If any of the above made sense, I guess my point is that language is very organic. It lives and breathes based on time and place, and it evolve. Unless you dwell in the mind of the scribe, who transcribed what he or she understood to be that which was conveyed to them by the author, I daresay that nothing is 100% “clear and true.”

    Your piece is great and (to me) illuminates the fluid nature of communication.

    Thank you for it (and indulging my verbosity).

    • Tim says:

      Dwelling in the mind of the scribe – that is really helpful, Kenny. Your examples over the centuries form just the English language show how careful we must be when reading ancient texts frmo another language entirely. Thanks for the guidance,

  6. mkubo2013 says:

    Christian tradition has often ascribed allegorical interpretations to what should be metaphor and/or parable. And that has been the source of many problems that plague us today as we try to sort out what the original incident/story might have been communicating, and what the author/recorder’s purpose was in putting down the words and in word choice.

  7. Jeannie says:

    It sounds like Krizo’s book would be very helpful; thanks for directing us to it, Tim. I like this quote: “Metaphors are meant to convey deeper meanings, not to transform the object into something else.” As you point out, recognizing that would prevent a lot of misunderstanding and poor theology.

    • Tim says:

      It took me a few pages to get into the dialog style used throughout the book, but you’ll probably catch on quicker than I did, Jeannie.

  8. Thanks you all! Here’s an other excerpt from chapter 8 that talks about metaphors:

    Christian: But how do we know what the writer’s intentions were?
    Theologian: Usually the metaphor is simple enough for us to be able to immediately see what is being said.
    Christian: But when that’s not the case?
    Theologian: Then we need to spend some time considering what the writer is trying to tell us, especially since we know that we often see what we want to see instead of what is really being said.
    Christian: This is going to be difficult…
    Theologian: Not necessarily. We can always use the method of comparing Scripture with Scripture. It is usually a reliable way of finding the truth, since Scripture can never contradict itself.
    Christian: Sounds good. What portions of Scripture should we compare with each other?
    Theologian: Since Knight feels he doesn’t have the time, or the space, to tell us about the relationship that exists between Christ and the church other than the how it relates to marriage, I think it’s a good starting point. The metaphor is, after all, based on this relationship.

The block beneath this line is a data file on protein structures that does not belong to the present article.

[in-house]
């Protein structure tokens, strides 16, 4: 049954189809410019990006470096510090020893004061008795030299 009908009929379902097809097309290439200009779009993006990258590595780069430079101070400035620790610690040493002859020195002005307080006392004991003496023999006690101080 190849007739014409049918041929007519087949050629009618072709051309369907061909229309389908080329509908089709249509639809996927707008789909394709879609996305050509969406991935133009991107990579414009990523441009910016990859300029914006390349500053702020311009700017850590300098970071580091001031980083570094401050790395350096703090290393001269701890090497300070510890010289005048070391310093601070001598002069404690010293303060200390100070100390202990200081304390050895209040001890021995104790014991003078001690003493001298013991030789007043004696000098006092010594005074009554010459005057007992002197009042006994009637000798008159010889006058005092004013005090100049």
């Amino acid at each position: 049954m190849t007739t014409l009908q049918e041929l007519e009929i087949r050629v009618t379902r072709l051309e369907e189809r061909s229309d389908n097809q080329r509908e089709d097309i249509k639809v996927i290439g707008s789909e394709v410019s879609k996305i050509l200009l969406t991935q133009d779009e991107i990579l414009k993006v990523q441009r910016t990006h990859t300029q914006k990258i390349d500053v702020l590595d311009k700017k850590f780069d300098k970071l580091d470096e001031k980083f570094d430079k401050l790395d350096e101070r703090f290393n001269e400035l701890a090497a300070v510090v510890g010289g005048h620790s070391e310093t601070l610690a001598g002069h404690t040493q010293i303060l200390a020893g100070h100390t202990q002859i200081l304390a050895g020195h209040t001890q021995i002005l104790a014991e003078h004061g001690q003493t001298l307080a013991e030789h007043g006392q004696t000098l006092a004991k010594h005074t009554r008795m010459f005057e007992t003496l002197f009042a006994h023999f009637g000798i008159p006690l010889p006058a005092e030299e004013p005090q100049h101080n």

Christian: Okay, so how do Christ and the church relate to each other, and where do we find it in the Bible?
    Theologian: Paul talks about it throughout his letter to the Ephesians:

    And God placed all things under his feet and appointed him to be head over everything for the church, which is his body, the fullness of him who fills everything in every way. (1:22-23)
    … And God raised us up with Christ and seated us with him in the heavenly realms in Christ Jesus, in order that in the coming ages he might show the incomparable riches of his grace, expressed in his kindness to us in Christ Jesus.
    … Consequently, you are no longer foreigners and aliens, but fellow citizens with God’s people and members of
    God’s household, built on the foundation of the apostles and prophets, with Christ Jesus himself as the chief cornerstone. In him the whole building is joined together and rises to become a holy temple in the Lord. And in him you too are being built together to become a dwelling in which God lives by his Spirit. (2:19-22)
    … This mystery is that through the gospel the Gentiles are heirs together with Israel, members together of one body, and sharers together in the promise in Christ Jesus. (3:6)
    … It was he who gave some to be apostles, some to be prophets, some to be evangelists, and some to be pastors and teachers, to prepare God’s people for works of service, so that the body of Christ may be built up until we all reach unity in the faith and in the knowledge of the Son of God and become mature, attaining to the whole measure of the fullness of Christ. Then we will no longer be infants, tossed back and forth by the waves, and blown here and there by every wind of teaching and by the cunning and craftiness of men in their deceitful scheming. Instead, speaking the truth in love, we will in all things grow up into him who is the Head, that is, Christ. From him the whole body, joined and held together by every supporting ligament, grows and builds itself up in love, as each part does its work. (4:11-16)

    Theologian: The idea that the “head” has authority, which is what Knight argues, comes from chapter 1, where Jesus is portrayed as the head of the body.
    Christian: But didn’t we already agree that the word “head” cannot refer to authority?
    Theologian: We did.
    Christian: [Sigh] Is there no way we could finally put the idea that the word ”head” refers to authority to rest? I mean, doesn’t it seem bizarre to you that how we arrange our marriages and lives in general depends almost entirely on the meaning of this one word?
    Theologian: It is rather bizarre, and actually, there is a way to prove that kephale doesn’t mean authority. But let me show you something